Have you ever wondered what happens when a ghetto is unmade? Or what the future of Saudi Arabia means to the rest of the world? Or how overachievers do it? Do you think you know what real New Yorkers look like? Do you want to believe that

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Best of Patron Requests: Music (November 2013 Edition)

The Exciting Wilson Pickett (1966) by Wilson Pickett

An impressively consistent, upbeat, and danceable collection of '60s Rhythm & Blues. Every last track on this album is fantastic! In the '60s, Atlantic Records liked to send their artists southward to record, in order to get that "Memphis Sound." They'd go down to studios like Stax and Muscle Shoals to record with their incredible house bands. The resulting sound became known as Memphis Soul, and this record captures it 

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Review of "Exploring The Rise and Fall of Paramount Records" LIVE at NYPL

The line formed early outside of Edna Barnes Salomon Reading Room as this particular event in the Live from the NYPL series was the hottest ticket in town on a cold fall night. Who would have thought that a round table discussion regarding the collapse of quirky record 

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Best of Patron Requests: Music (September 2013 edition)

This list is a (sometimes) monthly compilation of my own personal favorite patron requests for music. I hope you will check out some of the great music that Library users have suggested we acquire!

Provided are some great preview tracks for each. Just click on the titles to be taken to the catalog.

Funky Highlife by C.K. Mann & Carousel 7

This is it. The best request of the batch! C.K. Mann paid his dues and polished his skills in the legendary Kakaiku Guitar Band 

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Number One Hits for the Year: 1979

I was recently going through a box of old photographs and came across photos from the first concert I ever attended: Kiss. October 21, 1979. Houston Summit. I was 10.

That got me to thinking of the music from that year.

1979 marked the end of arguably one of the most unfortunate eras in American music history:

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The Wonder Years: Music and References from Season One

What would you do if I sang out of tune? Would you stand up and walk out on me?

I don't know about you, but certain songs are for me forever associated with certain movies and television shows.

What do you think of when you hear Roy Orbison's "In Dreams"? How about when you hear Stealers Wheel's "Stuck in the Middle With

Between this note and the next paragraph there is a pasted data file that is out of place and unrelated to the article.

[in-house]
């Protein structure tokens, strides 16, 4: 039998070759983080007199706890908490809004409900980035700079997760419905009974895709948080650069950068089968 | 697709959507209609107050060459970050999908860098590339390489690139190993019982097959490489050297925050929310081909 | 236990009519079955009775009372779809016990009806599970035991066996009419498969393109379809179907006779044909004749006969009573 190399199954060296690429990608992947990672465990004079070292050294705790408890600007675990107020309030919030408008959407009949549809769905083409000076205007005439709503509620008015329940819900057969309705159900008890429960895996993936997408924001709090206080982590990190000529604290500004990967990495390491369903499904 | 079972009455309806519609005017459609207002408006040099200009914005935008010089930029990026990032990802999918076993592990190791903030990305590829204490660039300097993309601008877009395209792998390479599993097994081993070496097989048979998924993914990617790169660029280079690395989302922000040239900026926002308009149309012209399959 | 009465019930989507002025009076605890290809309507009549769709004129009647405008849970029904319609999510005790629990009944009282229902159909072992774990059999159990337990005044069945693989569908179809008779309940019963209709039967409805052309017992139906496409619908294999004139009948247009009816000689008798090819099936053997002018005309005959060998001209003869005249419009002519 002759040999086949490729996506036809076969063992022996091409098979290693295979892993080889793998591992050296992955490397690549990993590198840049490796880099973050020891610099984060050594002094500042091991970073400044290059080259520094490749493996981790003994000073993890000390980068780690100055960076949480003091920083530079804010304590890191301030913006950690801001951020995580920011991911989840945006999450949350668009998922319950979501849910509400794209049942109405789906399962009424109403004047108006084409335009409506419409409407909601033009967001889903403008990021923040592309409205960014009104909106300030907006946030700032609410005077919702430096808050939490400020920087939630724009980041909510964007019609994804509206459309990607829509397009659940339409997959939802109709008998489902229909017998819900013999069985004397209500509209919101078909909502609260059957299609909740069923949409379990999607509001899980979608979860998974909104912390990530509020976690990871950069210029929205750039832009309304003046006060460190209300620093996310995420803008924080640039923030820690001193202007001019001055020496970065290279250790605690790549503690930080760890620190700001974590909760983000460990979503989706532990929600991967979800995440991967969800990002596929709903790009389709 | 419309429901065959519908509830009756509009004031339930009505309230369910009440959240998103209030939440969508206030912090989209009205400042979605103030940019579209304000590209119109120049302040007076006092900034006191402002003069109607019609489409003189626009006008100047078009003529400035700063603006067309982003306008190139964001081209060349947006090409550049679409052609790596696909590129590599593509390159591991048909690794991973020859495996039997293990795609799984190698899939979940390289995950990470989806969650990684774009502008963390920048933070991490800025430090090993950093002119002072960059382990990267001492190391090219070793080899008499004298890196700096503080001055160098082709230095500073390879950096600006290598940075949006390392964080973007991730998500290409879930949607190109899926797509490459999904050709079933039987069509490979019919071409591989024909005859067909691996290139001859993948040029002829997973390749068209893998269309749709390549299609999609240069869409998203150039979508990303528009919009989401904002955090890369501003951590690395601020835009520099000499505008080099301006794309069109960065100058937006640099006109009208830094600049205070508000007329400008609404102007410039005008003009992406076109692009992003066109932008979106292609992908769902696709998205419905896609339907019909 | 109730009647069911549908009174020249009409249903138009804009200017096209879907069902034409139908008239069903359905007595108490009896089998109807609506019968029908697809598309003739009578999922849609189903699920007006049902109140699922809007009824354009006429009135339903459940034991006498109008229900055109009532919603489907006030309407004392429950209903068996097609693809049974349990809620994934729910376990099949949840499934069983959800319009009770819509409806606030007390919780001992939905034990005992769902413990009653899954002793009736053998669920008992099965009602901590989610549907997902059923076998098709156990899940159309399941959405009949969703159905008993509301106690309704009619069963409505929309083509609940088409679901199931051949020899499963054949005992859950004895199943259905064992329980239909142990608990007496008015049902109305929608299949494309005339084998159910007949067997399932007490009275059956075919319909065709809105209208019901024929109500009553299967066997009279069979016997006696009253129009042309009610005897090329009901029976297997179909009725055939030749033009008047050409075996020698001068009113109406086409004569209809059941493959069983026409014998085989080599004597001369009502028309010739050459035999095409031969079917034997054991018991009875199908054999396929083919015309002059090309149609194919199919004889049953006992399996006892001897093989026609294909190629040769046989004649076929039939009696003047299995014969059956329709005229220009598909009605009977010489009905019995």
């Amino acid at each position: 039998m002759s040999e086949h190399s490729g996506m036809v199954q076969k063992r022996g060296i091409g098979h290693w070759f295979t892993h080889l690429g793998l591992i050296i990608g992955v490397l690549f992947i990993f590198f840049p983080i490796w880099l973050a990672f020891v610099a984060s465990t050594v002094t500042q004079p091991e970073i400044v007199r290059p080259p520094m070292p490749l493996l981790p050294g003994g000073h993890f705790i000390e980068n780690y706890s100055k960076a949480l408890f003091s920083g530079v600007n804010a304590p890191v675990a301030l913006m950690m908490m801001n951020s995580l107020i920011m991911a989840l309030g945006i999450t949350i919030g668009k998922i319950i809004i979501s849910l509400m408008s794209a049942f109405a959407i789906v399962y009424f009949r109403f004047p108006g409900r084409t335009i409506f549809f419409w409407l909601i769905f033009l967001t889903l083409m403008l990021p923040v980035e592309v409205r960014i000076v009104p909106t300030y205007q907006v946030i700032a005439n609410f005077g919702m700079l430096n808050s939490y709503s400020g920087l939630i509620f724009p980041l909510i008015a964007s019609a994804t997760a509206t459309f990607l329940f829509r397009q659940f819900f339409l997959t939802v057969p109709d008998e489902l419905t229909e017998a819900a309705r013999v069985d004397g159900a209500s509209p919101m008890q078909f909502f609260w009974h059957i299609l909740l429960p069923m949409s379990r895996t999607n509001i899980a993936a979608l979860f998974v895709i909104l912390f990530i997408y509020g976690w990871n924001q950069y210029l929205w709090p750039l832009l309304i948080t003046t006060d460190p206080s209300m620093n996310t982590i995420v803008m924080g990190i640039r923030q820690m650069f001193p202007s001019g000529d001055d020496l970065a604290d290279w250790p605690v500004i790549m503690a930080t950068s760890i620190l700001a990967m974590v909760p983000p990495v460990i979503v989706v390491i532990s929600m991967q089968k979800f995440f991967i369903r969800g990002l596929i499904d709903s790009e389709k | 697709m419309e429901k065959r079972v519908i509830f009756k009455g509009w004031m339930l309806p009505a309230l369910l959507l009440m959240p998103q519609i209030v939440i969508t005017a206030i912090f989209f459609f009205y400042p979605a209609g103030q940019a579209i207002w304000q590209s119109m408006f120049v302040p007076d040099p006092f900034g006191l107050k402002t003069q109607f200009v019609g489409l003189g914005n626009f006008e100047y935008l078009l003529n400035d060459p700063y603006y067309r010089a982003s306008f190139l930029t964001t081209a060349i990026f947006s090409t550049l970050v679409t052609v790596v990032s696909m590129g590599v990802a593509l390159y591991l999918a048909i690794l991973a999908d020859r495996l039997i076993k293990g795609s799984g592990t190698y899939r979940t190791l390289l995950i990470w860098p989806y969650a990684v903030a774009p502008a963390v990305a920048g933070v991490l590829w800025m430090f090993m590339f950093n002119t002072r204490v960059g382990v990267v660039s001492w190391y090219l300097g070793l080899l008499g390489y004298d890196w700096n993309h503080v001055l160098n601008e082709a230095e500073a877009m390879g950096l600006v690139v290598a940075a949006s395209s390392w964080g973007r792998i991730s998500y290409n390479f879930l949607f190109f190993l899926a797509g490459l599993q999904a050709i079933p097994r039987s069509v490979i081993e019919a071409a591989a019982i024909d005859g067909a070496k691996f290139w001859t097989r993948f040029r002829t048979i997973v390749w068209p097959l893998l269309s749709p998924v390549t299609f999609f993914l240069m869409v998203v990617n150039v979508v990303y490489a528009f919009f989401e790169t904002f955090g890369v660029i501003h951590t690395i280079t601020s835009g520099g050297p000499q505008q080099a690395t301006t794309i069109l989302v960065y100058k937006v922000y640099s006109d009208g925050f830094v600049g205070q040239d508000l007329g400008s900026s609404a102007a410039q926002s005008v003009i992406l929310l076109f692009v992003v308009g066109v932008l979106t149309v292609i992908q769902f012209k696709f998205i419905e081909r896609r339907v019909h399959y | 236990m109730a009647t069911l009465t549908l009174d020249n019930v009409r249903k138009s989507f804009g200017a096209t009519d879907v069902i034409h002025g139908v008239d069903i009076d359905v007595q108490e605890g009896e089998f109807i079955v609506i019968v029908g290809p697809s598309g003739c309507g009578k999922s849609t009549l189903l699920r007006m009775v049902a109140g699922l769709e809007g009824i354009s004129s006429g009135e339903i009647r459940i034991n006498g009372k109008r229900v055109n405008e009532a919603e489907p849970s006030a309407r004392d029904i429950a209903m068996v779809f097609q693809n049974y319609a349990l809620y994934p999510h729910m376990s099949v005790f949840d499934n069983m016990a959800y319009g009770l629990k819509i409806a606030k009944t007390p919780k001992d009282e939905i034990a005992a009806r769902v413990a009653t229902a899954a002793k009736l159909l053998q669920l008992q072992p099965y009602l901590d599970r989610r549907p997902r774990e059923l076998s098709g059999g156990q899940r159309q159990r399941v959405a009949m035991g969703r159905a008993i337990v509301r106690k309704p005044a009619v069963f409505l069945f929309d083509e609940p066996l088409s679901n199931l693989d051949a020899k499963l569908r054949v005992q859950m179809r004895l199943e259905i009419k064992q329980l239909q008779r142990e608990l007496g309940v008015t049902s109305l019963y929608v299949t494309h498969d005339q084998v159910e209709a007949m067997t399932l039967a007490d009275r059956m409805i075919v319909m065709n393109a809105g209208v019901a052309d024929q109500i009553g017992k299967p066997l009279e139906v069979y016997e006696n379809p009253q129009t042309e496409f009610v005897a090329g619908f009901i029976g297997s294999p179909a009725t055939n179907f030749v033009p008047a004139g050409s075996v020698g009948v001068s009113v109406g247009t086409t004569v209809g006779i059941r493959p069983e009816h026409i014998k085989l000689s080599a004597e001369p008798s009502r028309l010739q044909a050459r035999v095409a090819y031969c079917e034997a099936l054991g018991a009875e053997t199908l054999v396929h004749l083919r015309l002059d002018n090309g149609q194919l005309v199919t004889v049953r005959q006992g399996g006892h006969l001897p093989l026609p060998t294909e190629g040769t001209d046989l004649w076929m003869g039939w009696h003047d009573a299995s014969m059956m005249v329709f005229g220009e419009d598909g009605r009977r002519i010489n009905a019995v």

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A Note on the Upcoming Record Sale at the Rodgers and Hammerstein Archives of Recorded Sound

1984 Record Sale FlyerOn a rainy spring morning in 1984, over 800 visitors swarmed the New York Public Library for the Performing Arts and purchased over 20,000 78s and LPs at the first Rodgers and Hammerstein Archives of Recorded Sound Duplicate Record Sale. The event raised $14,750 to support the activities of the archive, which began collecting recordings of all types as far back as 1930. Perhaps more importantly, the sale realized space critical to expand the archive, an archive which has since grown to become one of the world's largest, rarest, and most 

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10 Favorite Albums of the Year (So Far)

Daft Punk Random Access Memories Random Access Memories, the fourth proper studio album from Thomas Bangalter and Guy-Manuel de Homem-Christo delivers a mix of disco, soft rock, prog-pop, Broadway-style pop and of course, their stadium-dance sound. The series of songs takes the listener on a cohesive trip through different decades with an extreme attention to detail.

The Knife Shaking the 

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Women Composers: From the Middle Ages to the Present

Until relatively recent decades, women have had severely limited opportunities within Western art music especially composition. Unfortunately women were often encouraged as amateurs but not professionals. Historically, there have been many obstacles facing woman as professional performers and composers.

The first dates all the way back to the beginning of the fourth century, in keeping with the Pauline injuction, Mulier in ecclesia taceat, which translates to "Let women keep silence in church." Women could and did make music in their own separate convents,